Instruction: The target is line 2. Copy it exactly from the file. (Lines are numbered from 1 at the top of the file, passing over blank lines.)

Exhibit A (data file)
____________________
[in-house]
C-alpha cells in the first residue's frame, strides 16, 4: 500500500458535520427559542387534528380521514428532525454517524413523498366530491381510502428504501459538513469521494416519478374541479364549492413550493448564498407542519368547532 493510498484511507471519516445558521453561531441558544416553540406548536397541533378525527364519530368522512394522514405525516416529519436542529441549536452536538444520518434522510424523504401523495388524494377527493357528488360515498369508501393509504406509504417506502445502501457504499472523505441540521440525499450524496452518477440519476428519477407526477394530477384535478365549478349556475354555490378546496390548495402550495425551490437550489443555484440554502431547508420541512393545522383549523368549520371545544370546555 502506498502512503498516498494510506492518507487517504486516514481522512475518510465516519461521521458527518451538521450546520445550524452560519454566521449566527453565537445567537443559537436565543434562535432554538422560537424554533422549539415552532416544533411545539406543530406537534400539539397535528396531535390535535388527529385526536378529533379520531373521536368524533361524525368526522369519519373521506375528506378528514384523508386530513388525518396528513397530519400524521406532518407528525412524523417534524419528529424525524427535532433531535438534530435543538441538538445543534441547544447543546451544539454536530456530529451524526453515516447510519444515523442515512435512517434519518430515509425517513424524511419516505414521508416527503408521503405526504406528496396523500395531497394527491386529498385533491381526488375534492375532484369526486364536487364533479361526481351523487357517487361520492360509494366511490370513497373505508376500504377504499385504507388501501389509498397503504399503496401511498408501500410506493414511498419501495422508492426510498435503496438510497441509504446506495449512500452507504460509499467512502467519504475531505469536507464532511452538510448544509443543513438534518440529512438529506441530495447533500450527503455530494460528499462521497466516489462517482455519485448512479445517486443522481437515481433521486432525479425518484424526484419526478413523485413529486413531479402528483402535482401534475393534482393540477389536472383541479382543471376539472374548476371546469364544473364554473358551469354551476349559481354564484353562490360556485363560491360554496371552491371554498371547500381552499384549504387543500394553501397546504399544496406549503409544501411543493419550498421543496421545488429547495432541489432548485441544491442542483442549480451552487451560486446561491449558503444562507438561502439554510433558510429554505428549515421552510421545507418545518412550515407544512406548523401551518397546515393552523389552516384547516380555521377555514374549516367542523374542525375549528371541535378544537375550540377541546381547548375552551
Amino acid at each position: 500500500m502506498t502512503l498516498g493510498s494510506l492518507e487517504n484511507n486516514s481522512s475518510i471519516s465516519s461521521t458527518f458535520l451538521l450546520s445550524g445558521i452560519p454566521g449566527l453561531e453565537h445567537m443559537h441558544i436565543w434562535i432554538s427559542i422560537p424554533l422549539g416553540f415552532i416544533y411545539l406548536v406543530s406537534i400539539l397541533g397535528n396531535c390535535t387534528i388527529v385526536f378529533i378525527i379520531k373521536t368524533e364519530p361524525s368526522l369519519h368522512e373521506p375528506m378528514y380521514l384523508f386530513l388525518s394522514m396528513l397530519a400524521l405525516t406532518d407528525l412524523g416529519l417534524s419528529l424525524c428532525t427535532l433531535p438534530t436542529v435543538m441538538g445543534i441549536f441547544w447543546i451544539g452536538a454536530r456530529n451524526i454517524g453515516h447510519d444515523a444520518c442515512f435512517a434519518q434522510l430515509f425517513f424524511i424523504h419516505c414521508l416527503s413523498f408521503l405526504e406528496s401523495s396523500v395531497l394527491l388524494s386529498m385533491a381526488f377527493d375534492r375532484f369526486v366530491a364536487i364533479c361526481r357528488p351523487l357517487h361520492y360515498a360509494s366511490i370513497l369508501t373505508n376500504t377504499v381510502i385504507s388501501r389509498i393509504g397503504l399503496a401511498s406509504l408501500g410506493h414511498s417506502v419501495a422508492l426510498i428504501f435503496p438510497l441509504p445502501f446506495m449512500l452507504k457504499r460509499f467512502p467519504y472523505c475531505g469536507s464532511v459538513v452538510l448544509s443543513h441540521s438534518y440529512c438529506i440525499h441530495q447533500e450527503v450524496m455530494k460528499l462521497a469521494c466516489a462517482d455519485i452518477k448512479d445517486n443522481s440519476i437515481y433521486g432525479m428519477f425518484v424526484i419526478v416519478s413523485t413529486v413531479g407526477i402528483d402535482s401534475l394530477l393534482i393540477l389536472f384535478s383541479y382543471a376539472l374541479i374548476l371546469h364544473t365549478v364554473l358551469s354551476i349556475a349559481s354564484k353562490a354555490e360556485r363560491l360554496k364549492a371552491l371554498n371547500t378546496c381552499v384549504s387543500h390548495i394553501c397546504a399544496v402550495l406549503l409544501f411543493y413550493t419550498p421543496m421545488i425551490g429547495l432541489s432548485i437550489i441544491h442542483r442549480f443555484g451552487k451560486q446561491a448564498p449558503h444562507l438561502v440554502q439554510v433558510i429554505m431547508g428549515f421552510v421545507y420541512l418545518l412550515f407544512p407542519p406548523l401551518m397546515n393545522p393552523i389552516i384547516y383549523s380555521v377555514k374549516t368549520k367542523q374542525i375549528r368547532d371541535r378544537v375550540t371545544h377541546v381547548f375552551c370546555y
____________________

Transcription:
C-alpha cells in the first residue's frame, strides 16, 4: 500500500458535520427559542387534528380521514428532525454517524413523498366530491381510502428504501459538513469521494416519478374541479364549492413550493448564498407542519368547532 493510498484511507471519516445558521453561531441558544416553540406548536397541533378525527364519530368522512394522514405525516416529519436542529441549536452536538444520518434522510424523504401523495388524494377527493357528488360515498369508501393509504406509504417506502445502501457504499472523505441540521440525499450524496452518477440519476428519477407526477394530477384535478365549478349556475354555490378546496390548495402550495425551490437550489443555484440554502431547508420541512393545522383549523368549520371545544370546555 502506498502512503498516498494510506492518507487517504486516514481522512475518510465516519461521521458527518451538521450546520445550524452560519454566521449566527453565537445567537443559537436565543434562535432554538422560537424554533422549539415552532416544533411545539406543530406537534400539539397535528396531535390535535388527529385526536378529533379520531373521536368524533361524525368526522369519519373521506375528506378528514384523508386530513388525518396528513397530519400524521406532518407528525412524523417534524419528529424525524427535532433531535438534530435543538441538538445543534441547544447543546451544539454536530456530529451524526453515516447510519444515523442515512435512517434519518430515509425517513424524511419516505414521508416527503408521503405526504406528496396523500395531497394527491386529498385533491381526488375534492375532484369526486364536487364533479361526481351523487357517487361520492360509494366511490370513497373505508376500504377504499385504507388501501389509498397503504399503496401511498408501500410506493414511498419501495422508492426510498435503496438510497441509504446506495449512500452507504460509499467512502467519504475531505469536507464532511452538510448544509443543513438534518440529512438529506441530495447533500450527503455530494460528499462521497466516489462517482455519485448512479445517486443522481437515481433521486432525479425518484424526484419526478413523485413529486413531479402528483402535482401534475393534482393540477389536472383541479382543471376539472374548476371546469364544473364554473358551469354551476349559481354564484353562490360556485363560491360554496371552491371554498371547500381552499384549504387543500394553501397546504399544496406549503409544501411543493419550498421543496421545488429547495432541489432548485441544491442542483442549480451552487451560486446561491449558503444562507438561502439554510433558510429554505428549515421552510421545507418545518412550515407544512406548523401551518397546515393552523389552516384547516380555521377555514374549516367542523374542525375549528371541535378544537375550540377541546381547548375552551